Are convenience stores growing competition for supermarkets, or are supermarkets growing competition for C-stores?
As usual, the answer depends on your point of view. But it's probably objectively true that convenience stores are making changes that, in time, will make them more competitive to supermarkets.
That's one of the reasons recent issues of SN have paid more attention to what's going on in the C-store industry, such as the Page 1 feature profile of 7-Eleven of last month.
And, in this week's issue you'll find a Page 1 news article about an extensive study of the business practices of C-stores, a trade channel that's increasingly aware it can ill afford to remain a high-cost, high-price-point provider if it wants to be on the competitive map at all. Here's what the study's author, Bill Bishop, had to say about C-stores should they find ways to become more price competitive on high-velocity products: "Convenience stores are continuing to gobble up the 'fill-in' business. If these operators can figure out how to consistently be the destination for eggs, bread and milk, there could be trouble. Why would you go to a big supermarket and deal with the lines when you have comparably priced convenience stores?"
Good question. So let's take a look at a couple of the ways identified in the study that C-stores are reducing costs and aiming at becoming more competitive and profitable:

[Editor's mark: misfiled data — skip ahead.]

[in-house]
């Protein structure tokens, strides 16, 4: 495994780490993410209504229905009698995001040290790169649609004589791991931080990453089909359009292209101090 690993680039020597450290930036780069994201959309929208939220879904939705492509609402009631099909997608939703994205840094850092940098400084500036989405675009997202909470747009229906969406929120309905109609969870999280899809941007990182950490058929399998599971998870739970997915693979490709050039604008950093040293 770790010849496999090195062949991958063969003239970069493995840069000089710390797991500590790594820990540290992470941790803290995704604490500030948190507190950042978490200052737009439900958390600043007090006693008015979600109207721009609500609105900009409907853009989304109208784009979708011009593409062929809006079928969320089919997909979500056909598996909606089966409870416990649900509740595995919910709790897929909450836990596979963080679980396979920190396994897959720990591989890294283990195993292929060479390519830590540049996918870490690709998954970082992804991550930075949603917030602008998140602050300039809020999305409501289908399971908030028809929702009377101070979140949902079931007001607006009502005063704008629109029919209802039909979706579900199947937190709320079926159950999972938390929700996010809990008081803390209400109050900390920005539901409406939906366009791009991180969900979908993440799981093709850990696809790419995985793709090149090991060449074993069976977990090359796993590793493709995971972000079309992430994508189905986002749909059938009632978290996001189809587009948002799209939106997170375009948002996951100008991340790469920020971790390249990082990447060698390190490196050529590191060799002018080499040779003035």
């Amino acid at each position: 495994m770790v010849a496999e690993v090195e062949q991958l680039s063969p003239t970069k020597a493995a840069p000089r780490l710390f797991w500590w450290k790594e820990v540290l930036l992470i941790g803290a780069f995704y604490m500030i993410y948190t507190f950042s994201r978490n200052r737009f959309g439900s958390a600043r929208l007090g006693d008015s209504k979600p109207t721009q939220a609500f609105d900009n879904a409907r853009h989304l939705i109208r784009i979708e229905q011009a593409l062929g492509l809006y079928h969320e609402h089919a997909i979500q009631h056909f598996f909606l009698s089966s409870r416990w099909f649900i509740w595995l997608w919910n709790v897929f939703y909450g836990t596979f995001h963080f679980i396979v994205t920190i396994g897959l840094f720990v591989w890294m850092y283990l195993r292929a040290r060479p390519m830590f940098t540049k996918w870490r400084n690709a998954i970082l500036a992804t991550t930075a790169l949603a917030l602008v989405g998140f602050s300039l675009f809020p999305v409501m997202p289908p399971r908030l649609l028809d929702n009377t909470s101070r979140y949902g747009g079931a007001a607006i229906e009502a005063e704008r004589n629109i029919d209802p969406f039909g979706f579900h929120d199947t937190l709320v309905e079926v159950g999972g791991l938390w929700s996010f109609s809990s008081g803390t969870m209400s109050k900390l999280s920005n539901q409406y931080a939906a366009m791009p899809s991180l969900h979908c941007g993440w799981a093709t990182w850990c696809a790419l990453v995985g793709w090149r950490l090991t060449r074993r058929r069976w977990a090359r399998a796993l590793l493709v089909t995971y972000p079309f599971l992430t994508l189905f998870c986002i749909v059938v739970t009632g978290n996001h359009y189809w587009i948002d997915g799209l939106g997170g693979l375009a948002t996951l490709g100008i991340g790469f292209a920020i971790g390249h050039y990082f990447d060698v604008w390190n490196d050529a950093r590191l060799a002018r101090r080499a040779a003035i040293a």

DISTRIBUTION: C-stores have a lot of work to do when it comes to distribution. Some operators are developing networks of distribution centers that are used to better consolidate product, while others are taking a look at self-distribution. Frequency of deliveries, especially by DSD vendors, is also a problem that many are addressing.
CATEGORY MANAGEMENT: Many C-stores carry far too many stockkeeping units, only a few of which contribute much real profit. Some are eying up to half the profit mix for possible elimination. Indeed, the study found that just 18% of SKUs in the typical C-store contribute 80% of profits.
In sum, C-stores have much to do to become more price competitive since they deal with relatively small product quantities, sold in low-ticket batches. But it's not impossible that the industry could become competitive with supermarkets in key categories. After all, C-stores could probably run prices 8% percent or so above those of supermarkets' and be seen as competitive.
I had another experience last week with awards, this time concerning the "Category Masters" awards at the ACNielsen Category Masters conference in Boca Raton, Fla. Tim Callahan, president, ACNielsen U.S., and I presented awards to Publix Super Markets, Coca-Cola North America and Acosta Sales & Marketing.
The objective of the award is to recognize companies that have made a difference in sales and profitability through their category-management efforts. Winners were selected by means of a poll of portions of the readership of SN and Brand Marketing.
Accepting awards were Dave Bornmann, Publix; Dave Campbell, Coca-Cola; and Paul Price, Acosta.
For more about the awards, see the article on Page 6. There will also be fuller news-feature treatment on each of the awards in the Sept. 17 issues of SN and Brand Marketing.